An SPP client makes a connection to the server by passing an appropriate URL to and casting the resulting object to StreamConnection. You can obtain the URL by passing the UUID that describes the service to the DiscoveryAgent object's selectService() method. If you print the URL, you see that the protocol is btspp. The data transmission mechanism is identical to that used by the server. (available electronically) is a client that requests the time from When you run the program, you see this output:

locating service for UUID:
URL = btspp://000A3A52BC04:1;
25 bytes received
received date/time 06 February 2005 15:59:12

The Object Exchange Protocol

The Object Exchange Protocol (OBEX) was designed by the Infrared Association (IrDA) for "pushing" or "pulling" objects such as files, vCards, or even byte arrays to/from clients and servers. As with the other protocols, OBEX clients and servers communicate over a connection that is obtained by passing the appropriate URL to the method. The protocol used to build the URL is formed by the concatenation of the name of the underlying protocol and "obex." So, for TCP/IP and IrDA's Tiny TP, you would use tcpobex and irdaobex, respectively. RFCOMM deviates from the pattern and uses btgoep, indicating that the protocol is the implementation of the Generic Object Exchange Protocol (GOEP) defined by the Bluetooth Special Interest Group (SIG). I limit this discussion to RFCOMM. (available electronically) is an OBEX client that executes on a PC and pushes a vCard that it reads from the file Marcella_Adamsson.vcf (available electronically) to a PDA. The target component of the URL the client uses is the Bluetooth address of the remote device on which the server is running, plus the channel separated by a colon. Allowable parameters are boolean values for master, encrypt, and authenticate.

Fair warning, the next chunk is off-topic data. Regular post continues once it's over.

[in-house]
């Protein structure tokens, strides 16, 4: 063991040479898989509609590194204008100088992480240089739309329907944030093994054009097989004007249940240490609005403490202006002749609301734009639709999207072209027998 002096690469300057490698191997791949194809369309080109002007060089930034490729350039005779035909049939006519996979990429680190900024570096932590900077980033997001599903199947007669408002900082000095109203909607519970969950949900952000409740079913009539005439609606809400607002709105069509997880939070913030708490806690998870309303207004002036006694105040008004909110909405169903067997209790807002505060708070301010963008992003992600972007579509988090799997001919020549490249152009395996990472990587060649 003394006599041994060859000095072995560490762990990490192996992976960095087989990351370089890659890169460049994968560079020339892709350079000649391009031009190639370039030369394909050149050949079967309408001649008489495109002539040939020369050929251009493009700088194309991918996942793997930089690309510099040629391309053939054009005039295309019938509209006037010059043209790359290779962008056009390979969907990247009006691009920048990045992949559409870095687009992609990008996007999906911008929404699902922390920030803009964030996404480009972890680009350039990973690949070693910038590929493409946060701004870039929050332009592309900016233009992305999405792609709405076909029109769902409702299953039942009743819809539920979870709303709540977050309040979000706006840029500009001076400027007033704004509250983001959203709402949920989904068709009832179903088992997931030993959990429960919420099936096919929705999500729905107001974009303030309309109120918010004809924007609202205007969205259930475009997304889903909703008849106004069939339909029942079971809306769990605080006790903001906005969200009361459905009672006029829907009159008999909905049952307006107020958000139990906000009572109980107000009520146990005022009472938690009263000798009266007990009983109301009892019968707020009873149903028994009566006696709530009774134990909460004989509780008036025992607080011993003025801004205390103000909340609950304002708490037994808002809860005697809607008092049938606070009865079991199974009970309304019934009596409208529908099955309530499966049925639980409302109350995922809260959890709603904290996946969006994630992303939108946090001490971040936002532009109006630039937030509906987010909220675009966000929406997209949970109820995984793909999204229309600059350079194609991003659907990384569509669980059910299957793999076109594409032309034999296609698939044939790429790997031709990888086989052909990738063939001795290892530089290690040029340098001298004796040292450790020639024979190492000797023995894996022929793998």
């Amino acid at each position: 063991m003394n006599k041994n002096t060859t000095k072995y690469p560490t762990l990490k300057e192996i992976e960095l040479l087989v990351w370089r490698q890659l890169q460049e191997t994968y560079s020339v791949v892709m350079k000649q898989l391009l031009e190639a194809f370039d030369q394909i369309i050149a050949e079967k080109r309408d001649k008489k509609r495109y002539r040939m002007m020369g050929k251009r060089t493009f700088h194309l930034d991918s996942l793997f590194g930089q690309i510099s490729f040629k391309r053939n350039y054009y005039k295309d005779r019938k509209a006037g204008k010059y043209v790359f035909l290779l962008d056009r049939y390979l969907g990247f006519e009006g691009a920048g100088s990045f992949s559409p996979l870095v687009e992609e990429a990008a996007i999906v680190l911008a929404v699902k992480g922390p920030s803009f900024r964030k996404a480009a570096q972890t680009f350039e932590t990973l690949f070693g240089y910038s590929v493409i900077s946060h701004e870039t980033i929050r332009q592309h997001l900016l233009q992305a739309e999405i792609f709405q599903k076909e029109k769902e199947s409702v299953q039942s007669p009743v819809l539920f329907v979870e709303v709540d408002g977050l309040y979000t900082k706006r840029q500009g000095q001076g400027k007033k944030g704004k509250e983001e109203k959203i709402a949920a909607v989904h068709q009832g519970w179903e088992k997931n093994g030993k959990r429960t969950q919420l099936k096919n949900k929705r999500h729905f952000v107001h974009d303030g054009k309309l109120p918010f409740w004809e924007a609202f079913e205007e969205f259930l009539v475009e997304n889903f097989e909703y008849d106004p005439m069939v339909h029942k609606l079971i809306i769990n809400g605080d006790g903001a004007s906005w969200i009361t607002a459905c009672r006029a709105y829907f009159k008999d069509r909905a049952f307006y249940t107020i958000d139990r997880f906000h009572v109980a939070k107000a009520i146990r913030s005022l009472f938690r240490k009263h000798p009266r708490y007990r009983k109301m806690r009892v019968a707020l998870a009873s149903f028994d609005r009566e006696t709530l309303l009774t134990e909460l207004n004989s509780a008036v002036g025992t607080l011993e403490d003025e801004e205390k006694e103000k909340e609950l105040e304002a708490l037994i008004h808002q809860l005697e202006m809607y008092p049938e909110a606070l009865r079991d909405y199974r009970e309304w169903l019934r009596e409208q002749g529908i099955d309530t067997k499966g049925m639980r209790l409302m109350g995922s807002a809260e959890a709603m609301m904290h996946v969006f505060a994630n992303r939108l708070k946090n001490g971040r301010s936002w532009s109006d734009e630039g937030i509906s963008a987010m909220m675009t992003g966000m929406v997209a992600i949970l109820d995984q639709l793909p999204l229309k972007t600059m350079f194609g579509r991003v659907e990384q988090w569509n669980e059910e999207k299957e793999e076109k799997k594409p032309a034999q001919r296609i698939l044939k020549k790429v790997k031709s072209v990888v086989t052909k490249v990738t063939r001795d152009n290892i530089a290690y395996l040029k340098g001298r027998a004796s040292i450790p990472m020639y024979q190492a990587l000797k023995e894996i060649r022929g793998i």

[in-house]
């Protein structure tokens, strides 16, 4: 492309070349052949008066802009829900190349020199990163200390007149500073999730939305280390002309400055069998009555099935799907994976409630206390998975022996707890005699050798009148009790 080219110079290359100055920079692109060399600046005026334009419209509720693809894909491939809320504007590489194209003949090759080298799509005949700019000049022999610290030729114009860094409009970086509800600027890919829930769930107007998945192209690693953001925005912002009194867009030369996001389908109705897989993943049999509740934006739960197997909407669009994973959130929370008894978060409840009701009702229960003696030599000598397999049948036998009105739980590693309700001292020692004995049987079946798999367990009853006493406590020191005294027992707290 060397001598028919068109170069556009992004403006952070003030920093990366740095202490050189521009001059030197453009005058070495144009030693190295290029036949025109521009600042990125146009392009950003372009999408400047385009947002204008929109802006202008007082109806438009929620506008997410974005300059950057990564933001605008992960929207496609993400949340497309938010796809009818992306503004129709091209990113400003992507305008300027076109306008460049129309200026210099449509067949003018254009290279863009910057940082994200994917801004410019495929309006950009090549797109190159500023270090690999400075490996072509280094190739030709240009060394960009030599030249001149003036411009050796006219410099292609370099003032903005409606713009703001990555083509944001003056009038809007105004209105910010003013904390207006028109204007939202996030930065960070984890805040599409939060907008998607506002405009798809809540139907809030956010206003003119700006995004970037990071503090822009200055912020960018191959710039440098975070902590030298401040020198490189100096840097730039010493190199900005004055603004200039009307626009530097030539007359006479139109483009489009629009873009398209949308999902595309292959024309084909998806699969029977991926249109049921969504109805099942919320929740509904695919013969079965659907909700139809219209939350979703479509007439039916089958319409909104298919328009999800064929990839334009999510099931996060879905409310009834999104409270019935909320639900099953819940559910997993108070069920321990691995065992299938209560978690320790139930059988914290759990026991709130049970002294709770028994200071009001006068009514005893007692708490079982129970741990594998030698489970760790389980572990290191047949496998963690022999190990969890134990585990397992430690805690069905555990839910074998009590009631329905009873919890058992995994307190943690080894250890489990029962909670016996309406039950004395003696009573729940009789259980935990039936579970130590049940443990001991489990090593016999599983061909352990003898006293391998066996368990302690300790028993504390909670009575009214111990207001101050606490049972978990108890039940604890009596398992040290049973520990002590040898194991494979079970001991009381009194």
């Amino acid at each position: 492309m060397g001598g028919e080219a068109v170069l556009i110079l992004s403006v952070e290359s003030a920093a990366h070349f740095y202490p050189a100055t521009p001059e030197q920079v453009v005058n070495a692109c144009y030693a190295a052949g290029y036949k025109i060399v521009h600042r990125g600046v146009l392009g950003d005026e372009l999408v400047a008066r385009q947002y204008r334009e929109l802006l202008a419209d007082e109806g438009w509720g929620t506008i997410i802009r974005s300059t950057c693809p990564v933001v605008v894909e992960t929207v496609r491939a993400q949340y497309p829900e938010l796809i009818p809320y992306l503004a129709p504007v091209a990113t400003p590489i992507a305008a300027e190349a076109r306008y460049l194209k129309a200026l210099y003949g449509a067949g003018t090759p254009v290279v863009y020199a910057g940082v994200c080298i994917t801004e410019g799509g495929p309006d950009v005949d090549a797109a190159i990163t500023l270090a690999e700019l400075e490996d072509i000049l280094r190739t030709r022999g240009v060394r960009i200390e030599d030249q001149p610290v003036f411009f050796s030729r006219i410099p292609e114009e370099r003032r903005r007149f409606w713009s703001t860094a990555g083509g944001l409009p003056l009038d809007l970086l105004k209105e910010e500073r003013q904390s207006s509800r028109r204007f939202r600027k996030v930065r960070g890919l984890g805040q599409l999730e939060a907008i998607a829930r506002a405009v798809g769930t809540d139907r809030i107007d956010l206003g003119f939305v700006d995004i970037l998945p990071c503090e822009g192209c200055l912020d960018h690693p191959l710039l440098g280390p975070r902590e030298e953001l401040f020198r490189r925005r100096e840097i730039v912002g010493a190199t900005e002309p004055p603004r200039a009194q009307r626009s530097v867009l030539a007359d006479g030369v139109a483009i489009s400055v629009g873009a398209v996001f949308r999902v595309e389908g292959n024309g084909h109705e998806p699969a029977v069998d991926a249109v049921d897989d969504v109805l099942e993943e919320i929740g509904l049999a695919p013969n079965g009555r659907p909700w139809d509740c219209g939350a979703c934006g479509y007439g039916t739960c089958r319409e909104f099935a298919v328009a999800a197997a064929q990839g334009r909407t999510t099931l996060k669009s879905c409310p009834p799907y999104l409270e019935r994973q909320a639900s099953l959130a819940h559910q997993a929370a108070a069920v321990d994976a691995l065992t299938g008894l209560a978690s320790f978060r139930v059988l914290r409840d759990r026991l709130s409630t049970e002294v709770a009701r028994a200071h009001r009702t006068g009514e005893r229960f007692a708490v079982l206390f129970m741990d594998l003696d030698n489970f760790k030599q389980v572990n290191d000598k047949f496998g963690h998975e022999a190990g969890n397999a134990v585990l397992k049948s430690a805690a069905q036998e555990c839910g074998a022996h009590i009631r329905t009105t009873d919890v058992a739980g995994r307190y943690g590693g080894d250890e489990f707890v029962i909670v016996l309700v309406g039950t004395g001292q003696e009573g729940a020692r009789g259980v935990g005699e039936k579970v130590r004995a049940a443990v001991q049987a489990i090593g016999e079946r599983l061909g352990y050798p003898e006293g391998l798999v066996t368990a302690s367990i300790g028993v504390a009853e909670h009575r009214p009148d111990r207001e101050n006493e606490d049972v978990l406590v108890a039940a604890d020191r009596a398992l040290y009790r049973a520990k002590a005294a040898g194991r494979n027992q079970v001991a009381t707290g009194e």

Once the client establishes a connection to the client, it conducts an OBEX session that is similar in many ways to an HTTP session. The client starts the session by sending a CONNECT command and ends it by sending a DISCONNECT command. In between, the client can use PUT/GET commands to send a receive object or specify a target location using the SETPATH command. The client and server can exchange additional information using headers similar to those used by HTTP.

When I run the client on my laptop specifying the Bluetooth address of my PalmOne Zire 72 as a target, the PDA displays the dialog box in Figure 1. When I accept the vCard on the PDA by tapping "OK," the contents of the card in Figure 2 are displayed.